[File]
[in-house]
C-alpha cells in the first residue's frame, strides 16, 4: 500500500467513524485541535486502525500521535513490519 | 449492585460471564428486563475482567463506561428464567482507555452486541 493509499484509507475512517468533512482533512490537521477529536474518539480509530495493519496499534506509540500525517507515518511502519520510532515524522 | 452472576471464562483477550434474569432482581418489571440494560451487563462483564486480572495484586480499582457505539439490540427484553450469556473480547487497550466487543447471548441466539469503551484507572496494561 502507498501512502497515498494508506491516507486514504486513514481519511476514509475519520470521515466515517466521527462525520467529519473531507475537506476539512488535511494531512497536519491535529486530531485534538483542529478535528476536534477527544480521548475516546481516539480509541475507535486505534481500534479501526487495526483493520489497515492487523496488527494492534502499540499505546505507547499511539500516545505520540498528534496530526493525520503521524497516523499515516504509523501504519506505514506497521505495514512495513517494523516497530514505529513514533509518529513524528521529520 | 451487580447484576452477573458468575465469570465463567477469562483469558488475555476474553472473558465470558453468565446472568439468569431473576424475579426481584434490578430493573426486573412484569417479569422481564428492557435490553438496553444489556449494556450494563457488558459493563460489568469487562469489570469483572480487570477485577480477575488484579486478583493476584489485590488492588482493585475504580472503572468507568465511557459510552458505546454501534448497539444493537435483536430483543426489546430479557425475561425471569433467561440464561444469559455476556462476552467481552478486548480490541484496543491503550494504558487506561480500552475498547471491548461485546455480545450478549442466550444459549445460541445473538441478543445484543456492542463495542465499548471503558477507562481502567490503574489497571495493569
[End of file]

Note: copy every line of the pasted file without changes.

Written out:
[in-house]
C-alpha cells in the first residue's frame, strides 16, 4: 500500500467513524485541535486502525500521535513490519 | 449492585460471564428486563475482567463506561428464567482507555452486541 493509499484509507475512517468533512482533512490537521477529536474518539480509530495493519496499534506509540500525517507515518511502519520510532515524522 | 452472576471464562483477550434474569432482581418489571440494560451487563462483564486480572495484586480499582457505539439490540427484553450469556473480547487497550466487543447471548441466539469503551484507572496494561 502507498501512502497515498494508506491516507486514504486513514481519511476514509475519520470521515466515517466521527462525520467529519473531507475537506476539512488535511494531512497536519491535529486530531485534538483542529478535528476536534477527544480521548475516546481516539480509541475507535486505534481500534479501526487495526483493520489497515492487523496488527494492534502499540499505546505507547499511539500516545505520540498528534496530526493525520503521524497516523499515516504509523501504519506505514506497521505495514512495513517494523516497530514505529513514533509518529513524528521529520 | 451487580447484576452477573458468575465469570465463567477469562483469558488475555476474553472473558465470558453468565446472568439468569431473576424475579426481584434490578430493573426486573412484569417479569422481564428492557435490553438496553444489556449494556450494563457488558459493563460489568469487562469489570469483572480487570477485577480477575488484579486478583493476584489485590488492588482493585475504580472503572468507568465511557459510552458505546454501534448497539444493537435483536430483543426489546430479557425475561425471569433467561440464561444469559455476556462476552467481552478486548480490541484496543491503550494504558487506561480500552475498547471491548461485546455480545450478549442466550444459549445460541445473538441478543445484543456492542463495542465499548471503558477507562481502567490503574489497571495493569